Be an Advocate

 

Joni Eareckson Tada says this about such friendships,

 
 “Discovery is one of the wonderful benefits of friendship. What you don’t know before entering the relationship, you will discover as you go along.” 
 
 

Many people with disabilities, having been separated from mainstream society, are deprived of positive role models, positive life experiences, and protection from the loss of basic civil rights. Being present and available through a mutual relationship will accomplish much more than you may initially think.

You may be surprised at what you are capable of!

 
 
 
 

See below as John shares his experience of getting involved with Do For One.

 
 

What an Advocate can do

 

Do For One relationships are not limited to any one specific role, nor are their rigid guidelines and mandatory training. Advocates will flexibly choose, along with his/her partner, the personal investment, content and direction of the relationship. We believe that most relationships cannot and should not be neatly classified. However, to give you an idea of what kind of roles that can take place in any given relationship, here is a list of common ones.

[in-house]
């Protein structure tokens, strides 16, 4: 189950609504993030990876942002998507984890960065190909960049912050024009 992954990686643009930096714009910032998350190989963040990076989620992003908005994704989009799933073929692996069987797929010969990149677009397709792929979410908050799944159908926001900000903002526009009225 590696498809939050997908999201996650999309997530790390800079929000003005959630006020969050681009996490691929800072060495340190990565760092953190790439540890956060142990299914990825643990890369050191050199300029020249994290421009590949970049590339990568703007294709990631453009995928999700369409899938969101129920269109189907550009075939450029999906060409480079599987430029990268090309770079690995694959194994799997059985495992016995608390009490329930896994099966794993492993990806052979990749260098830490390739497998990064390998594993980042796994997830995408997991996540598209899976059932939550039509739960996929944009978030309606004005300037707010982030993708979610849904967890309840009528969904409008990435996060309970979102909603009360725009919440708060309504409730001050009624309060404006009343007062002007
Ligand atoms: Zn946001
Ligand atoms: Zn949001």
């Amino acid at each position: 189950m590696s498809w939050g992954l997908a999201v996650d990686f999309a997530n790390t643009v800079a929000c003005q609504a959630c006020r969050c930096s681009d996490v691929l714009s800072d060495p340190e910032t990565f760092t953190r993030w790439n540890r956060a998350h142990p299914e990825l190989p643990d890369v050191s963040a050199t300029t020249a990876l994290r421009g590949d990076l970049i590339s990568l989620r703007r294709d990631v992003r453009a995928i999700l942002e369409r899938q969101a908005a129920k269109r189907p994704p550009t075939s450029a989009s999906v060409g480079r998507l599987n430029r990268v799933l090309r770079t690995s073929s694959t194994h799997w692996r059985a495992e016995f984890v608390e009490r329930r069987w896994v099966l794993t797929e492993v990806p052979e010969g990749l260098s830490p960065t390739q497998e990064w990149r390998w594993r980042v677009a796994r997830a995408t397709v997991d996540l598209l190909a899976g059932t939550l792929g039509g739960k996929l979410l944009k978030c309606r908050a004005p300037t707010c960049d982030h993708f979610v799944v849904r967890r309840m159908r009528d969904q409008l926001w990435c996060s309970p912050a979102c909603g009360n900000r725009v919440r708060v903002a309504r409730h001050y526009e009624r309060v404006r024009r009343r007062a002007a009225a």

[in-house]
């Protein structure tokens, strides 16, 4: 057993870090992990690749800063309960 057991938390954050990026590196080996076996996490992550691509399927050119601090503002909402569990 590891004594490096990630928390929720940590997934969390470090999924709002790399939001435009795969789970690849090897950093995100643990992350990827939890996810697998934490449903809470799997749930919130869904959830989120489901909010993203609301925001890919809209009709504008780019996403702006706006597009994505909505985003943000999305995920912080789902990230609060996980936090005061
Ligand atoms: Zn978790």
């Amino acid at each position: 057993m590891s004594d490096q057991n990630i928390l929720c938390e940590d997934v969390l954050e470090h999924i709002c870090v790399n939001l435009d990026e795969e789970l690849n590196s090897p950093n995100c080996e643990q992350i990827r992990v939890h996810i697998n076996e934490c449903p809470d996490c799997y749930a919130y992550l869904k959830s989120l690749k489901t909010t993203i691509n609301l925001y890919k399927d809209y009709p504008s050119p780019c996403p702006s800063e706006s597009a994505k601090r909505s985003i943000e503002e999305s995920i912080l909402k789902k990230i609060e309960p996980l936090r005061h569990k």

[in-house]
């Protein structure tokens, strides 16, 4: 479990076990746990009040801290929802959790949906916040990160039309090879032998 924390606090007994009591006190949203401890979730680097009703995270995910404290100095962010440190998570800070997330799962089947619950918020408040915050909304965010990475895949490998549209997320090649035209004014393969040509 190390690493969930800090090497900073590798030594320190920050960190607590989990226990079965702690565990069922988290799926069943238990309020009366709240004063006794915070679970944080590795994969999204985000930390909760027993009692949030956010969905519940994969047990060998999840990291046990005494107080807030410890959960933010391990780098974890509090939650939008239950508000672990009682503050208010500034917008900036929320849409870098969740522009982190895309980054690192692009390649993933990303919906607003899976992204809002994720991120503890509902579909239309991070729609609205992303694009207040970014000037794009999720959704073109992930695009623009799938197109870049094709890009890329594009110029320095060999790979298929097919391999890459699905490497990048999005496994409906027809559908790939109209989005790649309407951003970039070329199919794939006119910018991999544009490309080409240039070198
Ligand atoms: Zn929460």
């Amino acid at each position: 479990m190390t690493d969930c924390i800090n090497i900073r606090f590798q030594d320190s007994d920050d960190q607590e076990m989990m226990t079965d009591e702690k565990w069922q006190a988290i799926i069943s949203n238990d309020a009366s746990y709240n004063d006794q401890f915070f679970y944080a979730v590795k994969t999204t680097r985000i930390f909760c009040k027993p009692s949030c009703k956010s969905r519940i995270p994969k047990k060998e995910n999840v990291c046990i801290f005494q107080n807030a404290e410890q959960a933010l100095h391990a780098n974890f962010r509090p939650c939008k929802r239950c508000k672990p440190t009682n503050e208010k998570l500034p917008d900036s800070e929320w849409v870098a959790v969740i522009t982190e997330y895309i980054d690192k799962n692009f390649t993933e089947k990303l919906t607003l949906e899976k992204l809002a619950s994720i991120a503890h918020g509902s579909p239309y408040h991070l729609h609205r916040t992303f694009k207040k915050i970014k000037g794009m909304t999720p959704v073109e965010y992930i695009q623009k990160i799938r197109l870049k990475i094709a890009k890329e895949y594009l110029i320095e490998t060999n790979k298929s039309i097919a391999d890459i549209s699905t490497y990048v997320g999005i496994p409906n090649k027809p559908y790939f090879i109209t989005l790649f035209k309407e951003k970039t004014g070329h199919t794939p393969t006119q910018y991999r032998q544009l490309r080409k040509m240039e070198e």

Some people:

    •    Share time and activities together

    •    Help the person with a disability to discover and develop talents and interests, perhaps by sharing a skill or new experiences

    •    Work together as partners, pursuing a goal of importance to the person with a disability, such as getting a job or a home or getting service from an agency

    •    Protect a person who is vulnerable to abuse or neglect, perhaps through simply being present and observant, through speaking up on their behalf to authorities, or through making appropriate arrangements

    •    Help with everyday or occasional decisions or tasks; and sometimes these relationships will have been formalized by an outside authority as when a person acts as a guardian of property or person, a surrogate parent, or as a payee and manager of the person’s pension or benefits

A growing number of relationships will have lasted a long time though some will be arranged for a specific, short-term purpose. There will be surprises; people in relationships will create new possibilities. Advocates will often benefit every bit as much as the person with disabilities.

See below for your guiding principles ebook.